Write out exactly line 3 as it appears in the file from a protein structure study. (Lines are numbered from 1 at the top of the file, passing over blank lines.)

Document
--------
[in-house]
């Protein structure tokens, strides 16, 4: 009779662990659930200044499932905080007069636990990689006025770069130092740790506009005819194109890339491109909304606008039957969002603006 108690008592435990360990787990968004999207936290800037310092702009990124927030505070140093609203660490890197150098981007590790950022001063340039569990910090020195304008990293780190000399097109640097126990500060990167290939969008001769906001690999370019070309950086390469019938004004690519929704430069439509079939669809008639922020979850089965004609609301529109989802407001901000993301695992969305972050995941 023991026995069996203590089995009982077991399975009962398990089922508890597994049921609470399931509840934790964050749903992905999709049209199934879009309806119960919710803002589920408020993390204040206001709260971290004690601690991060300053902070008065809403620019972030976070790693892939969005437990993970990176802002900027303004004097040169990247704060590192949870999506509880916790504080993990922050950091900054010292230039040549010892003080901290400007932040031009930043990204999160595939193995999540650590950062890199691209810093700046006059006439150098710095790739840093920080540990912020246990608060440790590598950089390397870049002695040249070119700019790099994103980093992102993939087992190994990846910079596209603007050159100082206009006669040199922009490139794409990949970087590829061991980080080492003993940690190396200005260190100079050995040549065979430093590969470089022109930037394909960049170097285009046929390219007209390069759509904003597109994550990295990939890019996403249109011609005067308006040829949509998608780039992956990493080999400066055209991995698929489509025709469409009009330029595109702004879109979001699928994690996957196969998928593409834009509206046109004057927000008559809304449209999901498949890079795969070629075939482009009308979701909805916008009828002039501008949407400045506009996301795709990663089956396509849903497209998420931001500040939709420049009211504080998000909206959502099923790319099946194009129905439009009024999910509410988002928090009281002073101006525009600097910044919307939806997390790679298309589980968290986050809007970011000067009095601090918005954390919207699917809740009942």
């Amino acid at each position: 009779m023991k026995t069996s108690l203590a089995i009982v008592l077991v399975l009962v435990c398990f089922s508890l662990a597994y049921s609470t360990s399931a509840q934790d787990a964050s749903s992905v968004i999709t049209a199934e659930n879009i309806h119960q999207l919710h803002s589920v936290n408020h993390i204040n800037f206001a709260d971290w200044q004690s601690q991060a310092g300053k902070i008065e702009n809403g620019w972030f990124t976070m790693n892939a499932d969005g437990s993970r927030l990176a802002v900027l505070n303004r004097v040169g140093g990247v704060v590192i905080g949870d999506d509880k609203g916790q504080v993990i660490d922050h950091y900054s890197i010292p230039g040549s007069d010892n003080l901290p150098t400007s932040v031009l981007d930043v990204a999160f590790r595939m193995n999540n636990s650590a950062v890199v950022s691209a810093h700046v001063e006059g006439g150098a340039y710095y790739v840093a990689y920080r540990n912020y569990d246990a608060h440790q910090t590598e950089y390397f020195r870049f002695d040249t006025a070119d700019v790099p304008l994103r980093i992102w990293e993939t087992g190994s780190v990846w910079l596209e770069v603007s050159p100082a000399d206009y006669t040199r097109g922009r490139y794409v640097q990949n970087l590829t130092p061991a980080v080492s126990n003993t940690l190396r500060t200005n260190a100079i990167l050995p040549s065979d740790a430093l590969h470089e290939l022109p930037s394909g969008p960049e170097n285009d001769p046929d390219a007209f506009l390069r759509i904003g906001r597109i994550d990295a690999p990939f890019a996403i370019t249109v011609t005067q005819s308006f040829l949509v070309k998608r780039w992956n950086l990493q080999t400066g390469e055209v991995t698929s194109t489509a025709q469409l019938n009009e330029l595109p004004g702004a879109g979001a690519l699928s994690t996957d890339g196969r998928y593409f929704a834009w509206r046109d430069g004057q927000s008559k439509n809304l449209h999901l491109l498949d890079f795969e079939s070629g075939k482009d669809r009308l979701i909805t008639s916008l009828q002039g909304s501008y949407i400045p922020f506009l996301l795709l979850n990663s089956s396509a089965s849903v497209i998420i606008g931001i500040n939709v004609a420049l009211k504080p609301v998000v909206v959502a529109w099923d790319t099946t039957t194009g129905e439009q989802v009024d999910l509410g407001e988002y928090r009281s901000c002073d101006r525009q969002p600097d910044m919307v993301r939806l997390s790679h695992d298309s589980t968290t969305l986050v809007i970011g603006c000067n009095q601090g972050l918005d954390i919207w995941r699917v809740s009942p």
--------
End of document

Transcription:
């Amino acid at each position: 009779m023991k026995t069996s108690l203590a089995i009982v008592l077991v399975l009962v435990c398990f089922s508890l662990a597994y049921s609470t360990s399931a509840q934790d787990a964050s749903s992905v968004i999709t049209a199934e659930n879009i309806h119960q999207l919710h803002s589920v936290n408020h993390i204040n800037f206001a709260d971290w200044q004690s601690q991060a310092g300053k902070i008065e702009n809403g620019w972030f990124t976070m790693n892939a499932d969005g437990s993970r927030l990176a802002v900027l505070n303004r004097v040169g140093g990247v704060v590192i905080g949870d999506d509880k609203g916790q504080v993990i660490d922050h950091y900054s890197i010292p230039g040549s007069d010892n003080l901290p150098t400007s932040v031009l981007d930043v990204a999160f590790r595939m193995n999540n636990s650590a950062v890199v950022s691209a810093h700046v001063e006059g006439g150098a340039y710095y790739v840093a990689y920080r540990n912020y569990d246990a608060h440790q910090t590598e950089y390397f020195r870049f002695d040249t006025a070119d700019v790099p304008l994103r980093i992102w990293e993939t087992g190994s780190v990846w910079l596209e770069v603007s050159p100082a000399d206009y006669t040199r097109g922009r490139y794409v640097q990949n970087l590829t130092p061991a980080v080492s126990n003993t940690l190396r500060t200005n260190a100079i990167l050995p040549s065979d740790a430093l590969h470089e290939l022109p930037s394909g969008p960049e170097n285009d001769p046929d390219a007209f506009l390069r759509i904003g906001r597109i994550d990295a690999p990939f890019a996403i370019t249109v011609t005067q005819s308006f040829l949509v070309k998608r780039w992956n950086l990493q080999t400066g390469e055209v991995t698929s194109t489509a025709q469409l019938n009009e330029l595109p004004g702004a879109g979001a690519l699928s994690t996957d890339g196969r998928y593409f929704a834009w509206r046109d430069g004057q927000s008559k439509n809304l449209h999901l491109l498949d890079f795969e079939s070629g075939k482009d669809r009308l979701i909805t008639s916008l009828q002039g909304s501008y949407i400045p922020f506009l996301l795709l979850n990663s089956s396509a089965s849903v497209i998420i606008g931001i500040n939709v004609a420049l009211k504080p609301v998000v909206v959502a529109w099923d790319t099946t039957t194009g129905e439009q989802v009024d999910l509410g407001e988002y928090r009281s901000c002073d101006r525009q969002p600097d910044m919307v993301r939806l997390s790679h695992d298309s589980t968290t969305l986050v809007i970011g603006c000067n009095q601090g972050l918005d954390i919207w995941r699917v809740s009942p």